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All Issues > Volume 33, Issue 6


<< Thursday, November 2, 2017 >> All Souls
 
Wisdom 3:1-9
1 Corinthians 15:51-57

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Psalm 23:1-6
John 6:37-40

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THE BIBLE ON PRAYING FOR THE DEAD

 
"If before men, indeed, they be punished, yet is their hope full of immortality." —Wisdom 3:4
 

It is a holy and pious thought to pray for the dead (2 Mc 12:44-45). Because those in heaven or in hell don't benefit from our prayers, this implies that not everyone immediately goes to heaven or hell after they die. Therefore, when we pray for the dead, we must be praying for people in some other place, usually called purgatory. It is a place of purging and purification.

In the New Testament, the Lord suggests the existence of some place other than heaven or hell. Jesus went to "preach to the spirits in prison," who "had disobeyed as long ago as Noah's day" (1 Pt 3:19, 20; see also 1 Pt 4:6). These passages may refer to a place after death other than heaven or hell, but we don't know if this place still exists. Paul mentioned the Corinthians' practice of having themselves baptized on behalf of the dead (1 Cor 15:29). The most likely translation of this passage implies there is some place other than heaven or hell.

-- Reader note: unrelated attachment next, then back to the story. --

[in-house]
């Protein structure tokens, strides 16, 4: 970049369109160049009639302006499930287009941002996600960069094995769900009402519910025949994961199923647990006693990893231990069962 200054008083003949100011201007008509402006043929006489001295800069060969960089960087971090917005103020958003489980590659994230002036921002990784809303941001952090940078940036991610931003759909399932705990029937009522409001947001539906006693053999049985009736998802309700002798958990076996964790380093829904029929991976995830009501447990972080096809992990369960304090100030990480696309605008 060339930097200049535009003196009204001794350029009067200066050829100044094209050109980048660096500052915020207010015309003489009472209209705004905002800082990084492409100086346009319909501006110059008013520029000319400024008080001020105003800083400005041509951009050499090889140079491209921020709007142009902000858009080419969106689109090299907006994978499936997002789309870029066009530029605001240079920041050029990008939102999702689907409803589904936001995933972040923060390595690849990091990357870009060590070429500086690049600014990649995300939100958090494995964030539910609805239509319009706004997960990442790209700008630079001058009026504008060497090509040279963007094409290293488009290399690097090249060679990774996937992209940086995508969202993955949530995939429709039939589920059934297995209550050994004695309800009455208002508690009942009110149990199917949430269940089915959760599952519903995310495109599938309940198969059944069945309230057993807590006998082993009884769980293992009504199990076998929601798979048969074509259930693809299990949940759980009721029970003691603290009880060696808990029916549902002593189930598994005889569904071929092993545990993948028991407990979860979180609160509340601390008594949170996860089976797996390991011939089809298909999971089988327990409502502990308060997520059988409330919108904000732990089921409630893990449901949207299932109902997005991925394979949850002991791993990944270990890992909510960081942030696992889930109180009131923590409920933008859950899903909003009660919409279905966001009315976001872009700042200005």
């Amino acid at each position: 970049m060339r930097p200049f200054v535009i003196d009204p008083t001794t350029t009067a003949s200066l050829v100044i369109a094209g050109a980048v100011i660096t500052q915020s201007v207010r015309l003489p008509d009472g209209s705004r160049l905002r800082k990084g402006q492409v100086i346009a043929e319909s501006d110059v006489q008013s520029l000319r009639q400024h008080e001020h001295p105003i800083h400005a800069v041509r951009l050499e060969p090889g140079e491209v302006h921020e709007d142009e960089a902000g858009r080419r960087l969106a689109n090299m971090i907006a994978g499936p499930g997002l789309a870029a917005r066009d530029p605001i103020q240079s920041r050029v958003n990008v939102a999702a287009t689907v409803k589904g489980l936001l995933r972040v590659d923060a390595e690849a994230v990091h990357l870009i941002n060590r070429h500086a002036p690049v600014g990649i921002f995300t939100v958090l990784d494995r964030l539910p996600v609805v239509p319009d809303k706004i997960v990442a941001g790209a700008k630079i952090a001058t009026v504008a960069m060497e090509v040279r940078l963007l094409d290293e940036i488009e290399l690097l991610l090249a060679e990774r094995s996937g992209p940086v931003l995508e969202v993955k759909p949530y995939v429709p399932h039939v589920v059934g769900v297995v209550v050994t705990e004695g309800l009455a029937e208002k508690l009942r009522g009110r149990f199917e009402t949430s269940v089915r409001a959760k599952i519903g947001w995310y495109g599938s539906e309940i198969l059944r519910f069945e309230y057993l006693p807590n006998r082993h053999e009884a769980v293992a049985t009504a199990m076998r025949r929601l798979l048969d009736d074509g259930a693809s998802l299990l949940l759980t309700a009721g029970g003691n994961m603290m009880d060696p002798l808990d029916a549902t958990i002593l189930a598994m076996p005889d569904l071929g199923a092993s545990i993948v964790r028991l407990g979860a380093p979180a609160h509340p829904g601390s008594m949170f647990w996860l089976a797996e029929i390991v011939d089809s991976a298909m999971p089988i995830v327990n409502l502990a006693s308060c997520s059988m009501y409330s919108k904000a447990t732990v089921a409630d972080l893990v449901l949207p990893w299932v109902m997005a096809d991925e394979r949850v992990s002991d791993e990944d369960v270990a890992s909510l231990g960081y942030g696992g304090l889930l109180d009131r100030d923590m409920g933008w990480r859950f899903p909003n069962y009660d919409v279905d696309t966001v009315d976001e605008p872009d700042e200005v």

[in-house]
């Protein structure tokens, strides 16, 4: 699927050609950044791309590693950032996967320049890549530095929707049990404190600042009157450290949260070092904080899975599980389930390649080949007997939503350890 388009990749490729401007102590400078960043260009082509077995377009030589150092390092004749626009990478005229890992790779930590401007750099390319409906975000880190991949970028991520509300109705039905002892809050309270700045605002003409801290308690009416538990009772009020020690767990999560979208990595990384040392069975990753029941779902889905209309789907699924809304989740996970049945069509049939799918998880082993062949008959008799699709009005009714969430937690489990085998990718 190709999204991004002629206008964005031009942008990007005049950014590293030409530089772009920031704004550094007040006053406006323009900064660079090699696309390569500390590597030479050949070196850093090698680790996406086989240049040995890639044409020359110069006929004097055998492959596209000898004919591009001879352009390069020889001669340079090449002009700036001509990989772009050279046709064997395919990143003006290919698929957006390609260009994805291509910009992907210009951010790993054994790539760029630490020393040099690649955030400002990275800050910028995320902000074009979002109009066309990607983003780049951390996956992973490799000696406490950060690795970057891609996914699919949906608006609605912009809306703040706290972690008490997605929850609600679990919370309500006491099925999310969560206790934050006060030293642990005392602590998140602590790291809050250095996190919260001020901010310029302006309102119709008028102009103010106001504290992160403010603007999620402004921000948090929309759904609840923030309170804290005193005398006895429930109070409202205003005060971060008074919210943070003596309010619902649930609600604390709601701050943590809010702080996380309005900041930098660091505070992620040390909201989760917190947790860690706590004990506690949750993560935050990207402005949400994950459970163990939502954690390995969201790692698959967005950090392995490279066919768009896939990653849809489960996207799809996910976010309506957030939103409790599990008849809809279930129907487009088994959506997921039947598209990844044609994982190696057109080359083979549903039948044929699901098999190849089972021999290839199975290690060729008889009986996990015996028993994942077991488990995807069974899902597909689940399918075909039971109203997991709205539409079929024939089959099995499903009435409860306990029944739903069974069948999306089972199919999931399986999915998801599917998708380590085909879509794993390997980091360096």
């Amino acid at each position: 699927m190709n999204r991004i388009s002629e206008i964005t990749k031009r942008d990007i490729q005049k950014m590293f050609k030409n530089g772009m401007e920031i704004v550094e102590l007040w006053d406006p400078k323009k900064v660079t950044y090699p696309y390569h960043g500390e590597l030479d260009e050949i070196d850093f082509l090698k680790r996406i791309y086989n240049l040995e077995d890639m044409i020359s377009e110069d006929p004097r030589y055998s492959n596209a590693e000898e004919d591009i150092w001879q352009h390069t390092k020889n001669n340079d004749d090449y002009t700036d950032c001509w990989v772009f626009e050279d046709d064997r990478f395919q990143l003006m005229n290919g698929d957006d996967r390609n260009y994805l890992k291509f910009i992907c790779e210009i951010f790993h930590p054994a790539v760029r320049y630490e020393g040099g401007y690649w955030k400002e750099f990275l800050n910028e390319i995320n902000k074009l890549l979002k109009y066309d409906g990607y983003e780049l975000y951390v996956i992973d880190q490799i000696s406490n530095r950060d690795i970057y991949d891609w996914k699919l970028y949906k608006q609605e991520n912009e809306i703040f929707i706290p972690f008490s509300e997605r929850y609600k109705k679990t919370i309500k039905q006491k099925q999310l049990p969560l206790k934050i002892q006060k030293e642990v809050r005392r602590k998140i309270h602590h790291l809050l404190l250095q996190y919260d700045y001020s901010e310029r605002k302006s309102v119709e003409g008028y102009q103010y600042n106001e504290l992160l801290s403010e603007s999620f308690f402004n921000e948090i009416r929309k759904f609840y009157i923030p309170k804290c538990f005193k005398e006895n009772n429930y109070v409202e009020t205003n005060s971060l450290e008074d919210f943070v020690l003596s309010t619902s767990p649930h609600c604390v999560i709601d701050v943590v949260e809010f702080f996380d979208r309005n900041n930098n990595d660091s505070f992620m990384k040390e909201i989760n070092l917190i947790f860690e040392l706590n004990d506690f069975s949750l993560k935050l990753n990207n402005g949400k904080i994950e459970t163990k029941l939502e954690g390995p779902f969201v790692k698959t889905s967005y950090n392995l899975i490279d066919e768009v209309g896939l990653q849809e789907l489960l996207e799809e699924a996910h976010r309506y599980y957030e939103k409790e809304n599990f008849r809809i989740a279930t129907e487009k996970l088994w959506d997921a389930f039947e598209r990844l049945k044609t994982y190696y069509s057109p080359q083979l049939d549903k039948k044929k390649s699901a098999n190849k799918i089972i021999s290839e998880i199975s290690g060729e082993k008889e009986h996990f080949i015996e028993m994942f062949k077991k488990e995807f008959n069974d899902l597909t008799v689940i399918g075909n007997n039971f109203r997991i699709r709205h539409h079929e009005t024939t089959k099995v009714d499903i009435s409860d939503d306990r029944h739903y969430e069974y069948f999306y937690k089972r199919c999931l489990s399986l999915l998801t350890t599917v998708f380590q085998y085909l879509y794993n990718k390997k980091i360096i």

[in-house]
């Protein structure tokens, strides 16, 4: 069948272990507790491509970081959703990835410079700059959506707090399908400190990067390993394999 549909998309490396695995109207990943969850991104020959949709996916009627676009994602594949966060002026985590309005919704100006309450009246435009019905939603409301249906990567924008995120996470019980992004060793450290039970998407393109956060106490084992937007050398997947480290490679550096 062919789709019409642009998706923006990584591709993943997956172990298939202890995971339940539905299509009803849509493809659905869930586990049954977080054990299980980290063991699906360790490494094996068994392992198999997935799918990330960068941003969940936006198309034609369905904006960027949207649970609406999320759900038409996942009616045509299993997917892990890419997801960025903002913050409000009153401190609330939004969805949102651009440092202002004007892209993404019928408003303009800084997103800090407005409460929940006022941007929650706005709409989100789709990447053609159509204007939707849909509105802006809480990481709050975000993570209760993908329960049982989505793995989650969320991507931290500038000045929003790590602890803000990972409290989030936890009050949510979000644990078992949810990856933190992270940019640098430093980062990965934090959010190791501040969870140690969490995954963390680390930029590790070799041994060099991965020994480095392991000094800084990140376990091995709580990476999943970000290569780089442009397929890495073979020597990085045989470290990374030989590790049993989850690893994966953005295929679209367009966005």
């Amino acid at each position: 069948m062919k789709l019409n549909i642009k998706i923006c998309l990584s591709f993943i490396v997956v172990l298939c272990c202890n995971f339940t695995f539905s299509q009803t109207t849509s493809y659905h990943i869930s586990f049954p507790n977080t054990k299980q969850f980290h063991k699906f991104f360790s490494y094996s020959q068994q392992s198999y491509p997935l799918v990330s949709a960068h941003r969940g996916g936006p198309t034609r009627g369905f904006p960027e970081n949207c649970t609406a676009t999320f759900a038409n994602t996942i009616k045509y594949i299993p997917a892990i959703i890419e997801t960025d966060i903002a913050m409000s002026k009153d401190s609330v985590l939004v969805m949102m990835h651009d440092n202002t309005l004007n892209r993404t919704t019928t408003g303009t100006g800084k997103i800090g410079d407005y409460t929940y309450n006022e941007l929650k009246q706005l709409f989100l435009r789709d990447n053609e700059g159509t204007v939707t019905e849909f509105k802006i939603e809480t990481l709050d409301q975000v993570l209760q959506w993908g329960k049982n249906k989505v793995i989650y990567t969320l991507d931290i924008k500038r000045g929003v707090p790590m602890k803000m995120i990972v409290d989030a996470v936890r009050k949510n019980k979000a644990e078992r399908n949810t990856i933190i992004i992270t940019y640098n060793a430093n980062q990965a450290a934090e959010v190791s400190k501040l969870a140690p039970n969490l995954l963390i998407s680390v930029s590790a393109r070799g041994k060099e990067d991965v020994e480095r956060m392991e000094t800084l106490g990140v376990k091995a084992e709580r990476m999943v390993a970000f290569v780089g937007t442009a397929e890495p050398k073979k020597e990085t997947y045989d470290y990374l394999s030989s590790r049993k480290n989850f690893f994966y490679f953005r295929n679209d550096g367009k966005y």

Jesus taught that the sin of blasphemy against the Holy Spirit would not be forgiven "in this age or in the age to come" (Mt 12:32). Does this suggest that some sins can be forgiven after death? If so, there must be a place after death other than heaven or hell.

We know from early Christian art that the Church of New Testament times prayed for the dead. We should do likewise, for it is a holy and pious thought to pray for the dead and an act of faith in the resurrection of the dead.

 
Prayer: "Eternal rest grant unto them, O Lord, and let perpetual light shine upon them. May their souls and the souls of all the faithful departed, through Your mercy, rest in peace. Amen."
Promise: "Everyone who looks upon the Son and believes in Him shall have eternal life." —Jn 6:40
Praise: Missy, a teenager, has a special devotion to the souls in purgatory and prays for them daily.
 
 
 
Rescript: In accord with the Code of Canon Law, I hereby grant the Imprimatur ("Permission to Publish") for One Bread, One Body covering the period from October 1, 2017 through November 30, 2017.
†Most Reverend Joseph R. Binzer, Auxiliary Bishop, Vicar General of the Archdiocese of Cincinnati, April 12, 2017.
 
The Imprimatur ("Permission to Publish") is a declaration that a book or pamphlet is considered to be free of doctrinal or moral error. It is not implied that those who have granted the Imprimatur agree with the contents, opinions, or statements expressed.
Volume 33, Issue 6
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